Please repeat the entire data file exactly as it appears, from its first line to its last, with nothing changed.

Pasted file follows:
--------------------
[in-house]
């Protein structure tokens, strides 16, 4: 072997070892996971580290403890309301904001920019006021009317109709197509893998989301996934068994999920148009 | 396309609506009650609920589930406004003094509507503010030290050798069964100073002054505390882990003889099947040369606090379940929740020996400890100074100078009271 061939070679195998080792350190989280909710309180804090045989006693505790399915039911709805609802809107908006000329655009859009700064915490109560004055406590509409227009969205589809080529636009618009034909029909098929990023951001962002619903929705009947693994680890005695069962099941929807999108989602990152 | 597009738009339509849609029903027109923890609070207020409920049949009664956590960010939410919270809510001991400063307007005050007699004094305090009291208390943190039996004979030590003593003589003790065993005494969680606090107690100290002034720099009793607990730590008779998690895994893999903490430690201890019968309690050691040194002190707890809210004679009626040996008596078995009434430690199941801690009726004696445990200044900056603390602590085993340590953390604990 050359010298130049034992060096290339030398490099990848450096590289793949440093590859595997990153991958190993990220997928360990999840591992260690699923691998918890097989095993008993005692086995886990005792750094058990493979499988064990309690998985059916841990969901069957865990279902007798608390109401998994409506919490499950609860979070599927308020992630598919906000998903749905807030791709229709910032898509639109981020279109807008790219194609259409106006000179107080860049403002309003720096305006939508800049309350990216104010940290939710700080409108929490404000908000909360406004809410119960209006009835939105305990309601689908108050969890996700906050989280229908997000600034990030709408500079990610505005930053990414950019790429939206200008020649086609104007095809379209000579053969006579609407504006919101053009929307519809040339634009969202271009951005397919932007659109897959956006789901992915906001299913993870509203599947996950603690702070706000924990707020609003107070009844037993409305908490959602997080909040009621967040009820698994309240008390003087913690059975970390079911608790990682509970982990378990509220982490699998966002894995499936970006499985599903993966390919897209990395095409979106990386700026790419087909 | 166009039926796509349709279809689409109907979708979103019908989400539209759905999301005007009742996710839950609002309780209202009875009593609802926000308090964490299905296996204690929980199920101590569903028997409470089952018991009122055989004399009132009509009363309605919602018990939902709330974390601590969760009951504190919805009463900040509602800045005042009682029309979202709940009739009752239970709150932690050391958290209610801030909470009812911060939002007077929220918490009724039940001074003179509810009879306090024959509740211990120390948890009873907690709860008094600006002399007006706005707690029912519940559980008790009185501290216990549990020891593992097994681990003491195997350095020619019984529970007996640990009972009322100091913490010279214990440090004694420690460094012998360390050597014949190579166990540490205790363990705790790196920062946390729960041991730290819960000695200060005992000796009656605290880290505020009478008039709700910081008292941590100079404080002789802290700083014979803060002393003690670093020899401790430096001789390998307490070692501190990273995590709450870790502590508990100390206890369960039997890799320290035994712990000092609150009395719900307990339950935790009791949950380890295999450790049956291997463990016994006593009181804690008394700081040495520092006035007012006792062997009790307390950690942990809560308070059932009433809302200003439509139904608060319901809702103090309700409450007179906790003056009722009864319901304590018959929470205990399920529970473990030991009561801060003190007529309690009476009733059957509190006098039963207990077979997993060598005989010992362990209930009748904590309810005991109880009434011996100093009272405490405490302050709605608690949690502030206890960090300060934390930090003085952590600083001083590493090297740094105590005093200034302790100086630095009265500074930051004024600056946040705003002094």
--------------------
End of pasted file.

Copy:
[in-house]
């Protein structure tokens, strides 16, 4: 072997070892996971580290403890309301904001920019006021009317109709197509893998989301996934068994999920148009 | 396309609506009650609920589930406004003094509507503010030290050798069964100073002054505390882990003889099947040369606090379940929740020996400890100074100078009271 061939070679195998080792350190989280909710309180804090045989006693505790399915039911709805609802809107908006000329655009859009700064915490109560004055406590509409227009969205589809080529636009618009034909029909098929990023951001962002619903929705009947693994680890005695069962099941929807999108989602990152 | 597009738009339509849609029903027109923890609070207020409920049949009664956590960010939410919270809510001991400063307007005050007699004094305090009291208390943190039996004979030590003593003589003790065993005494969680606090107690100290002034720099009793607990730590008779998690895994893999903490430690201890019968309690050691040194002190707890809210004679009626040996008596078995009434430690199941801690009726004696445990200044900056603390602590085993340590953390604990 050359010298130049034992060096290339030398490099990848450096590289793949440093590859595997990153991958190993990220997928360990999840591992260690699923691998918890097989095993008993005692086995886990005792750094058990493979499988064990309690998985059916841990969901069957865990279902007798608390109401998994409506919490499950609860979070599927308020992630598919906000998903749905807030791709229709910032898509639109981020279109807008790219194609259409106006000179107080860049403002309003720096305006939508800049309350990216104010940290939710700080409108929490404000908000909360406004809410119960209006009835939105305990309601689908108050969890996700906050989280229908997000600034990030709408500079990610505005930053990414950019790429939206200008020649086609104007095809379209000579053969006579609407504006919101053009929307519809040339634009969202271009951005397919932007659109897959956006789901992915906001299913993870509203599947996950603690702070706000924990707020609003107070009844037993409305908490959602997080909040009621967040009820698994309240008390003087913690059975970390079911608790990682509970982990378990509220982490699998966002894995499936970006499985599903993966390919897209990395095409979106990386700026790419087909 | 166009039926796509349709279809689409109907979708979103019908989400539209759905999301005007009742996710839950609002309780209202009875009593609802926000308090964490299905296996204690929980199920101590569903028997409470089952018991009122055989004399009132009509009363309605919602018990939902709330974390601590969760009951504190919805009463900040509602800045005042009682029309979202709940009739009752239970709150932690050391958290209610801030909470009812911060939002007077929220918490009724039940001074003179509810009879306090024959509740211990120390948890009873907690709860008094600006002399007006706005707690029912519940559980008790009185501290216990549990020891593992097994681990003491195997350095020619019984529970007996640990009972009322100091913490010279214990440090004694420690460094012998360390050597014949190579166990540490205790363990705790790196920062946390729960041991730290819960000695200060005992000796009656605290880290505020009478008039709700910081008292941590100079404080002789802290700083014979803060002393003690670093020899401790430096001789390998307490070692501190990273995590709450870790502590508990100390206890369960039997890799320290035994712990000092609150009395719900307990339950935790009791949950380890295999450790049956291997463990016994006593009181804690008394700081040495520092006035007012006792062997009790307390950690942990809560308070059932009433809302200003439509139904608060319901809702103090309700409450007179906790003056009722009864319901304590018959929470205990399920529970473990030991009561801060003190007529309690009476009733059957509190006098039963207990077979997993060598005989010992362990209930009748904590309810005991109880009434011996100093009272405490405490302050709605608690949690502030206890960090300060934390930090003085952590600083001083590493090297740094105590005093200034302790100086630095009265500074930051004024600056946040705003002094």